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Three Questions Buyers Should Ask, About Utah Property Taxes

In Utah, only real and personal tangible properties are subject to property tax. Intangible property is exempt from Utah property tax. This includes such things as licenses, contracts, trade names custom software, trained workforce, copyrights and goodwill. If a property owner acquired any of these intangible properties along with the real estate, then there is an opportunity to reduce the property tax obligation for the real estate and other personal property. The key is to identify and separate the portion of the total purchase price that is associated with the intangible properties.

What is the standard of value for property tax?

Utah is a fair market value standard state. In simple terms, fair market value is the price a typical, willing buyer would pay a typical, willing seller for a property, with both parties being knowledgeable of all relevant facts. Accordingly, investment value or the price a specific buyer paid to acquire a property for a particular use may not indicate the fair market value. The price may need to be adjusted if the owner is trying to use it as evidence of the taxable property value.

What are the reporting requirements?

Generally, property owners will not have a reporting requirement for locally assessed land and buildings. Utah is a non-disclosure state, which means a buyer isn't required to disclose to the county assessor the price paid for real estate.
However, a buyer will likely receive a questionnaire from the assessor requesting voluntary disclosure of the purchase price, as well as access to the property to conduct an appraisal.

After reviewing the real estate, the assessor will issue an assessment that estimates what the property's fair market value was on Jan. 1. The county assessor is required to send notices indicating the property's fair market value and the associated tax by July 22. Appeals are due by Sept. 15, and taxes are due by Nov.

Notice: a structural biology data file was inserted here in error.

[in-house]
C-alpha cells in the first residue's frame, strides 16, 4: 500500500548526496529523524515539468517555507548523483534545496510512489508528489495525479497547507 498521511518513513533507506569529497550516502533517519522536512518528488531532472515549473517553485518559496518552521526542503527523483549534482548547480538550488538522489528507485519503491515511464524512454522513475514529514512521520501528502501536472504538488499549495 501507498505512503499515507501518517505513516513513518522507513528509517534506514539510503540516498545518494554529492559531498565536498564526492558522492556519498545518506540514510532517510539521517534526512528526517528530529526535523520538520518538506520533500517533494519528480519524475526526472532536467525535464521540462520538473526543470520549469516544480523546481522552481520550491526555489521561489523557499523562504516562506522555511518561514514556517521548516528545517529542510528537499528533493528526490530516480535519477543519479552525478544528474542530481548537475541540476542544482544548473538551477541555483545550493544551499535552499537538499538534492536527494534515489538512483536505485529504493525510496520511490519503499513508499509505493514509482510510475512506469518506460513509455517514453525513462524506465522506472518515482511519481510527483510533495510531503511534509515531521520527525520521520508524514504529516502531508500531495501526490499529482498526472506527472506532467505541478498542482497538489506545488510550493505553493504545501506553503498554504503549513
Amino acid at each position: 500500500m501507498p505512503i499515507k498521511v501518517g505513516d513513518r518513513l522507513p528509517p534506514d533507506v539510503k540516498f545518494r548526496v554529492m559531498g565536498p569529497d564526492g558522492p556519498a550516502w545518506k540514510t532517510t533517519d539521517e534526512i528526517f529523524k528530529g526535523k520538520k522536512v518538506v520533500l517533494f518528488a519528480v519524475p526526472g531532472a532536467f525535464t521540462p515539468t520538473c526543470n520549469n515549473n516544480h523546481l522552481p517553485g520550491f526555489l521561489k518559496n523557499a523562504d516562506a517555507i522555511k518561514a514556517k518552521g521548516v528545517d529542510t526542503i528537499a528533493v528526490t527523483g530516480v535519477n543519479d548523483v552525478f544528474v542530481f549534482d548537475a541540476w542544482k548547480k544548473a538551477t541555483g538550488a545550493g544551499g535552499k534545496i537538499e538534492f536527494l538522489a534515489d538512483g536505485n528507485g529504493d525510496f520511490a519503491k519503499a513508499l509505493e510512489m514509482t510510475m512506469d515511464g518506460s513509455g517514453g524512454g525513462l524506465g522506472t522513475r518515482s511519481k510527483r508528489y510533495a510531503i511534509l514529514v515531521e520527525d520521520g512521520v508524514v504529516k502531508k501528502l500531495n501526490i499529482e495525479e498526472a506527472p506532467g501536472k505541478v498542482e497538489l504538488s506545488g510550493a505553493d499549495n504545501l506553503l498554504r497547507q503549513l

30. Utah does require reporting' of any business personal property. Each year, owners must submit a self-assessment of personal property tax liability, identifying 'the personal property, its cost and date of acquisition. Then the owner must apply a percent good factor to the property based upon the age and type of property in order to estimate the fair market value for the property. The tax commission is required to update and publish the percent good factors each year.

Apply the tax rate to the estimated fair market value to determine the amount of personal property tax due. Generally, signed personal property statements will be due to the county assessor by May 15. Appeals on personal property taxes are also due by May 15, or within 60 days after the mailing of a tax notice. While this brief discussion is certainly not a thorough review of Utah property taxes, it does cover the three basic things an investor should know when making a decision to acquire property in Utah.

dcrapo David J. Crapo is the managing partner at Crapo Smith PLLC, Utah Member of American Property Tax Counsel. He can be reached at This email address is being protected from spambots. You need JavaScript enabled to view it.

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